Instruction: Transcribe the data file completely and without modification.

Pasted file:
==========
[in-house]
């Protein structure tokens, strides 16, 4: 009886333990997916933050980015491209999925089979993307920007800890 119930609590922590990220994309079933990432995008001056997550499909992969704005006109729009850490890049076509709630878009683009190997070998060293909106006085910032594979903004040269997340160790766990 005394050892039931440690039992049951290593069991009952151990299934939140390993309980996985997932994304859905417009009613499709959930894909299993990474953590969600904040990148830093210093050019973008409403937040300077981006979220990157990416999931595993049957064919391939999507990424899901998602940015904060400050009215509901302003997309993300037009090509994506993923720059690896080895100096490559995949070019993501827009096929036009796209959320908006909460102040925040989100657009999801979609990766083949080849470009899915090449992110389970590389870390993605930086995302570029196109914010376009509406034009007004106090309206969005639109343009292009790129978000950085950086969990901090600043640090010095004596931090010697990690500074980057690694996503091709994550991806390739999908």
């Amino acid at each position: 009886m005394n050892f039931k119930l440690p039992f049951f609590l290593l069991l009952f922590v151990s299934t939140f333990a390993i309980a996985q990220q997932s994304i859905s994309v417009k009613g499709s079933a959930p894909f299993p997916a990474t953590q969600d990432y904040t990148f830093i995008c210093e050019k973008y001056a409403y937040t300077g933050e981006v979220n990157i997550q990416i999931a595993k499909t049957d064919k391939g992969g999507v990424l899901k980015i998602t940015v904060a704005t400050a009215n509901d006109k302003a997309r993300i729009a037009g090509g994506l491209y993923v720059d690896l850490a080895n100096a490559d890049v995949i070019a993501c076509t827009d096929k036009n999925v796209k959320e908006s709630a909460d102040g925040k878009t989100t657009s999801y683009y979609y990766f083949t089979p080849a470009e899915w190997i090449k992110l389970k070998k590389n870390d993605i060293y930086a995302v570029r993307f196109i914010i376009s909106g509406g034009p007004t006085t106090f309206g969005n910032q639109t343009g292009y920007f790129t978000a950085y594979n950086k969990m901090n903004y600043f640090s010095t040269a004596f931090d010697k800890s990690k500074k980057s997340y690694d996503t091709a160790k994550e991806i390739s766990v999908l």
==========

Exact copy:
[in-house]
């Protein structure tokens, strides 16, 4: 009886333990997916933050980015491209999925089979993307920007800890 119930609590922590990220994309079933990432995008001056997550499909992969704005006109729009850490890049076509709630878009683009190997070998060293909106006085910032594979903004040269997340160790766990 005394050892039931440690039992049951290593069991009952151990299934939140390993309980996985997932994304859905417009009613499709959930894909299993990474953590969600904040990148830093210093050019973008409403937040300077981006979220990157990416999931595993049957064919391939999507990424899901998602940015904060400050009215509901302003997309993300037009090509994506993923720059690896080895100096490559995949070019993501827009096929036009796209959320908006909460102040925040989100657009999801979609990766083949080849470009899915090449992110389970590389870390993605930086995302570029196109914010376009509406034009007004106090309206969005639109343009292009790129978000950085950086969990901090600043640090010095004596931090010697990690500074980057690694996503091709994550991806390739999908």
């Amino acid at each position: 009886m005394n050892f039931k119930l440690p039992f049951f609590l290593l069991l009952f922590v151990s299934t939140f333990a390993i309980a996985q990220q997932s994304i859905s994309v417009k009613g499709s079933a959930p894909f299993p997916a990474t953590q969600d990432y904040t990148f830093i995008c210093e050019k973008y001056a409403y937040t300077g933050e981006v979220n990157i997550q990416i999931a595993k499909t049957d064919k391939g992969g999507v990424l899901k980015i998602t940015v904060a704005t400050a009215n509901d006109k302003a997309r993300i729009a037009g090509g994506l491209y993923v720059d690896l850490a080895n100096a490559d890049v995949i070019a993501c076509t827009d096929k036009n999925v796209k959320e908006s709630a909460d102040g925040k878009t989100t657009s999801y683009y979609y990766f083949t089979p080849a470009e899915w190997i090449k992110l389970k070998k590389n870390d993605i060293y930086a995302v570029r993307f196109i914010i376009s909106g509406g034009p007004t006085t106090f309206g969005n910032q639109t343009g292009y920007f790129t978000a950085y594979n950086k969990m901090n903004y600043f640090s010095t040269a004596f931090d010697k800890s990690k500074k980057s997340y690694d996503t091709a160790k994550e991806i390739s766990v999908l």